The Northwest Coalition, led by Evans and former Councilwoman Marian Tasco, helped put Jim Kenney in the mayor’s office last year. The alliance was also instrumental in electing Derek Green and Cherelle Parker to Council. Now, one of its own is going to Congress — Evans defeated U.S. Rep. Chaka Fattah in the 2nd Congressional District race yesterday. (Yes, Evans will technically face Republican James Jones in the fall. But, with the district being overwhelmingly Democratic, we all know how this movie ends.) Another sign of the organization’s rising power: Relish, the Northwest Coalition’s Election Day lunch spot, drew bigger crowds yesterday than Famous 4th Street Deli.
What does this mean for the future? Good things for Parker, potentially, if she runs for mayor in 2023. It could also mean bad things for District Attorney Seth Williams if the Northwest Coalition decides to support a challenger when he runs for reelection next year. (Tasco isn’t a fan of Williams’.) It’s worth noting, however, that the coalition did suffer one loss yesterday, which proves it isn’t indestructible: state Rep. Tonyelle Cook-Artis, its pick in the 200th House District race, was not reelected. Read more »
There was a pretty shocking upset in the Democratic state House primary races yesterday: A very briefly tenured representative — who was the preferred candidate of Philadelphia’s surging Northwest Coalition — was knocked out of her seat. Harrisburg’s longest-serving Harrisburg representative was dumped by voters, too. And in the state Senate, an incumbent is holding onto a slim lead over a young challenger, but the race is too close to call.
None of the city’s Republican state representatives faced challenges in this year’s primary, but there were contested elections in 11 House and Senate districts on the Democratic side overall. In all but one of the races — the one in the 170th House District in the Northeast, where a Republican holds the seat — incumbents, some of them elected only last month, faced challenges from one or more candidates.
Five of the contests warrant special mention: Read more »
State House candidate Ben Waxman wins a big endorsement in incumbent Brian Sims’s home ward.
The race for the 182nd District took a surprising turn after the 5th Ward’s leadership unanimously endorsed former state Senate aide Ben Waxman for state representative. The 5th Ward contains the Gayborhood, and its previous strong support of incumbent Brian Sims (who lives in the ward) makes this an upset for the incumbent. “I’m proud to have support from every part of the district, including the 5th Ward,” Waxman said. “If I’m elected, I promise to fight hard as an ally to the LGBTQ community, including preserving the unique character of our historic Gayborhood.” In a recent story with Philly Mag, Sims’s political consultant Dan Siegel argued that the 5th Ward “perennially endorses challengers,” with Sims even being endorsed by it when challenging then-incumbent Babette Joseph in 2012. Currently, Waxman is endorsed by two of the three wards in the district (he also was recently endorsed by the 8th Ward) and waits to find out whether the 2nd Ward will announce an endorsement as well. Read more »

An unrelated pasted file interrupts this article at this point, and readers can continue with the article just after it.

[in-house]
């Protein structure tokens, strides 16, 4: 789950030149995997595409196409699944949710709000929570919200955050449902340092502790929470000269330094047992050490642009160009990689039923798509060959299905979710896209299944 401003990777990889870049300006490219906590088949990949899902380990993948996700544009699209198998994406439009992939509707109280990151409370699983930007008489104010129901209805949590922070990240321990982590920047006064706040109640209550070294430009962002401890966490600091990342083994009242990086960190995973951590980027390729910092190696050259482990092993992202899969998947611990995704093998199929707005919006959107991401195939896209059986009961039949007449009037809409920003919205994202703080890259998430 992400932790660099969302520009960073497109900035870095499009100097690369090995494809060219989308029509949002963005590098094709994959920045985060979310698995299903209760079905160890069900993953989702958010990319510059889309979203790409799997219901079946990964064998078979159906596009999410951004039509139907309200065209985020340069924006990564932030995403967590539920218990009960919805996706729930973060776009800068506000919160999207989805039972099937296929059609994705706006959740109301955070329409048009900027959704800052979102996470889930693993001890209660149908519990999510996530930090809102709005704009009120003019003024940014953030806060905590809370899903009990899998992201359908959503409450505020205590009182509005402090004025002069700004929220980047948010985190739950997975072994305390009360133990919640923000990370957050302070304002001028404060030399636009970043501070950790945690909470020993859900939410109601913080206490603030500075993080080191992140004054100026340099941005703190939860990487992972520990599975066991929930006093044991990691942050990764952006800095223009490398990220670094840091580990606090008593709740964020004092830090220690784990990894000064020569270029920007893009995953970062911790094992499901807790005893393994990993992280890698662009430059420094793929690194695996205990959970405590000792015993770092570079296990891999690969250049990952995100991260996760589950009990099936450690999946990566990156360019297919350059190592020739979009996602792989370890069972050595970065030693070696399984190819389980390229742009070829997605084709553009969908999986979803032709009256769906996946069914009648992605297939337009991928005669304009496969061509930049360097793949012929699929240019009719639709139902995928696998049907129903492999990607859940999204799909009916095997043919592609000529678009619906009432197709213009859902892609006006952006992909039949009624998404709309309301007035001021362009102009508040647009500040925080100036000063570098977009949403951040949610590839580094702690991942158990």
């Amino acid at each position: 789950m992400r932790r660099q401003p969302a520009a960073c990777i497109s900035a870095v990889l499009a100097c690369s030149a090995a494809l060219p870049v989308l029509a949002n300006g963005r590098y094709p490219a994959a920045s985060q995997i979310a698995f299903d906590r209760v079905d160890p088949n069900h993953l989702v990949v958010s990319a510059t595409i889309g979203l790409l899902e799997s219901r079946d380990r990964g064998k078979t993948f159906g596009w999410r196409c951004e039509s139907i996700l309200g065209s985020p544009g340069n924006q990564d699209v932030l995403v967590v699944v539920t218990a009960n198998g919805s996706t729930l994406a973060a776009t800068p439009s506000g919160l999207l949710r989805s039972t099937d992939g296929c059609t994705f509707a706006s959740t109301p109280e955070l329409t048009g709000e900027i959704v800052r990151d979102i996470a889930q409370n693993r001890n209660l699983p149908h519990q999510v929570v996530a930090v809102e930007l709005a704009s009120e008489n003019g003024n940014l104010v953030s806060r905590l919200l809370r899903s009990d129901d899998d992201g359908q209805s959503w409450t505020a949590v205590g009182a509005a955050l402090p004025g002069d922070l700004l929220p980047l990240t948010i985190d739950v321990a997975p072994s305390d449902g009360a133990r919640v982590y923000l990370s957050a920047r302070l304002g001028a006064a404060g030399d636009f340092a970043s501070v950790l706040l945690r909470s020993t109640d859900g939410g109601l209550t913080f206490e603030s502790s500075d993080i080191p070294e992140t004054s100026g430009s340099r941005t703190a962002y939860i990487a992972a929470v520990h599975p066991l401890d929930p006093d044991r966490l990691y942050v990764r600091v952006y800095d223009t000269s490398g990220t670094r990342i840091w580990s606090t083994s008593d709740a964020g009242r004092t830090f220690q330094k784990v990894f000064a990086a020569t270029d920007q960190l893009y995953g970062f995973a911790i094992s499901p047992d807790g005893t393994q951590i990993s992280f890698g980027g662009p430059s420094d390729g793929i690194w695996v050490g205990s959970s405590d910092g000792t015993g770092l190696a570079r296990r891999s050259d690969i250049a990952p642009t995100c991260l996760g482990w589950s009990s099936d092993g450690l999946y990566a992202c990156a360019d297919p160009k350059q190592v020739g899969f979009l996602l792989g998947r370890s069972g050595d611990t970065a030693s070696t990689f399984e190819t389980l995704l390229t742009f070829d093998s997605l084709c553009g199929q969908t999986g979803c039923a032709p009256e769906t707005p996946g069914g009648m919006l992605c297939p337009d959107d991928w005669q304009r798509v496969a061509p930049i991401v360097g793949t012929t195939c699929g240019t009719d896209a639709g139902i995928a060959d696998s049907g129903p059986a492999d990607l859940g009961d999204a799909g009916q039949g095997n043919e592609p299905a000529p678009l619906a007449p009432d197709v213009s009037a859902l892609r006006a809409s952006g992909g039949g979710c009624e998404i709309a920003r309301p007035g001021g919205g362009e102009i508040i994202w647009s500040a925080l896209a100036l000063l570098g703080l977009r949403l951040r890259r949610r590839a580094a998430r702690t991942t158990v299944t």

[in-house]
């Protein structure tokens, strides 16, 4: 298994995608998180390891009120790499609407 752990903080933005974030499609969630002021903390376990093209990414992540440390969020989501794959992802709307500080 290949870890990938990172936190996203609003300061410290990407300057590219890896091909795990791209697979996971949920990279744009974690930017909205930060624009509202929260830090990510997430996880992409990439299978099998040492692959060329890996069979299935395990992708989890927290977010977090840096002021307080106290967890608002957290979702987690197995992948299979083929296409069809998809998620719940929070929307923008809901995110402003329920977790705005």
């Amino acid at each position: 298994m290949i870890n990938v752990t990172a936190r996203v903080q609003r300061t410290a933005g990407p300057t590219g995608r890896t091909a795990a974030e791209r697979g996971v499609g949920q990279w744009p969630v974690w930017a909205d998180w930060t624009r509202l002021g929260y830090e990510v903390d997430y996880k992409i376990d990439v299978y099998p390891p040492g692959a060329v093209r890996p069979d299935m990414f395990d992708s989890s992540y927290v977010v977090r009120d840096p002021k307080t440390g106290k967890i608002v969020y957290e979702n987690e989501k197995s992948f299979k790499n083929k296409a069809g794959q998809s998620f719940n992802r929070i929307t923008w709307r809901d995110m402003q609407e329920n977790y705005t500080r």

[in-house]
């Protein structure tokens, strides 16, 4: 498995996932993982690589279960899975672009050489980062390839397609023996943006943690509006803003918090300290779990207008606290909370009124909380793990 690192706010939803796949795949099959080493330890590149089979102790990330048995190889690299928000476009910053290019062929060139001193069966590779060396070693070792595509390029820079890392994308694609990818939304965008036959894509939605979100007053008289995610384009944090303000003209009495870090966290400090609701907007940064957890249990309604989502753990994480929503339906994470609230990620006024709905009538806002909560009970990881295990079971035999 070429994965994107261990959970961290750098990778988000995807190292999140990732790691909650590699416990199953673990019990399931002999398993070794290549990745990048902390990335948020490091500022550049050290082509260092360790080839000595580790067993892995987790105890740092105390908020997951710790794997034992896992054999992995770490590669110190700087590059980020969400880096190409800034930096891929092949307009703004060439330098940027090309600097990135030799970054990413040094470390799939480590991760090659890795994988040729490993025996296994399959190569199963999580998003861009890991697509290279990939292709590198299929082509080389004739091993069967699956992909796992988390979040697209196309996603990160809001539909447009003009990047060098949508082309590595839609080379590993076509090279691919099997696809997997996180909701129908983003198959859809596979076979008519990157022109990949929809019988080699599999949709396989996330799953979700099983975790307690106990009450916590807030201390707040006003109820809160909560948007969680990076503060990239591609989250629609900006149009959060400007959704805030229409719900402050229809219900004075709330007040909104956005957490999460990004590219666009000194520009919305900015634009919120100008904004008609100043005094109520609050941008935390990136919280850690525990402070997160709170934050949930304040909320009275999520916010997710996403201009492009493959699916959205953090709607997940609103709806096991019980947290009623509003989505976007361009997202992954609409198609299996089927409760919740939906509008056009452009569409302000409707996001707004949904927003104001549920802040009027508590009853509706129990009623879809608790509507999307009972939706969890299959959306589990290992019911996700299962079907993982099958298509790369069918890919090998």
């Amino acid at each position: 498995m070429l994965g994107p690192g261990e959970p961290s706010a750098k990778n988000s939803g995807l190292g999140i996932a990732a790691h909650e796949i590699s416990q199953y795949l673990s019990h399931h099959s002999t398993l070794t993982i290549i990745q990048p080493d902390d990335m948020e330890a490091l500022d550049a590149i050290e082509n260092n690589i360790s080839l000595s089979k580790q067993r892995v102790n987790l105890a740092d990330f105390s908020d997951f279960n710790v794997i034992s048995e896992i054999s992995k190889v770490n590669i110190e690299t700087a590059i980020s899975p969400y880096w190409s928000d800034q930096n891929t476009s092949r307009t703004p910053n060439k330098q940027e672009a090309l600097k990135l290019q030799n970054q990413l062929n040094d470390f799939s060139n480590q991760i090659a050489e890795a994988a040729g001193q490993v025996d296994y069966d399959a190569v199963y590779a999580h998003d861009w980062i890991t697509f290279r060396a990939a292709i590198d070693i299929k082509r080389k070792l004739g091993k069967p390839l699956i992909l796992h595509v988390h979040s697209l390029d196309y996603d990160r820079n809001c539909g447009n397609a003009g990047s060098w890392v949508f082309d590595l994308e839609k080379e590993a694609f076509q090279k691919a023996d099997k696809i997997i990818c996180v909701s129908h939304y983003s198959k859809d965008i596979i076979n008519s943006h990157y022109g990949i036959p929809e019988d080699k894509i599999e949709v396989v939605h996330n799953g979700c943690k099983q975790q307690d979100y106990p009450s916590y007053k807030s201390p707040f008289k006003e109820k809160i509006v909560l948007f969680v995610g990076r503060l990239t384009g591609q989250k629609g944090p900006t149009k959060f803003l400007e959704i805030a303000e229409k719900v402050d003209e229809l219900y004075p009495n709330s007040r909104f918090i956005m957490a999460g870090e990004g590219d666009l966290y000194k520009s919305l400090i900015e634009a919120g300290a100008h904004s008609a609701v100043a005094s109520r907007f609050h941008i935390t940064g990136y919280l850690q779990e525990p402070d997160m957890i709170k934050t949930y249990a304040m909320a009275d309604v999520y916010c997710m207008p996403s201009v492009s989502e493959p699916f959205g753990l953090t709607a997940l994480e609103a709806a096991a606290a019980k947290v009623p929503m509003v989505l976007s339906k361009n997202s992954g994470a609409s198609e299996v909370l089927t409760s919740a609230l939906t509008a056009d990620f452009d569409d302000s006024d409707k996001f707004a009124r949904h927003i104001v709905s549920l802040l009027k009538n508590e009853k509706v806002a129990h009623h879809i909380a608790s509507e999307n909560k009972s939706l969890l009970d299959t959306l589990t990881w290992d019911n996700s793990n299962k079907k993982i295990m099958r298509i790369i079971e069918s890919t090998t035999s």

When Brian Sims won a state House seat in 2012 by defeating 14-term incumbent Babette Josephs, he infuriated her. In his first couple years in office, Sims also enraged the city’s Democratic machine by endorsing people who ran against House Democrats and accusing a colleague of “arguing with plants.”
Now Ben Waxman, a former state Senate aide, is running against Sims in this year’s primary election, and in recent weeks, Waxman has won the endorsement of two Democratic wards in the 182nd legislative district: the 5th Ward and the 8th Ward. (The only other ward in the district — the 2nd Ward — hasn’t announced its plans, according to Waxman’s and Sims’ campaigns.) This is bad news for Sims: It means that Waxman has locked down Sims’ home ward (the 5th) and the biggest ward in the district (the 8th), both of which will help Waxman get out of the vote on Election Day.
More often than not, Philly’s Democratic wards support incumbents. So this development raises an interesting question: Is Sims still paying the price for running as an insurgent against Josephs in 2012? Or has he simply failed to develop relationships in the city’s ward system? Read more »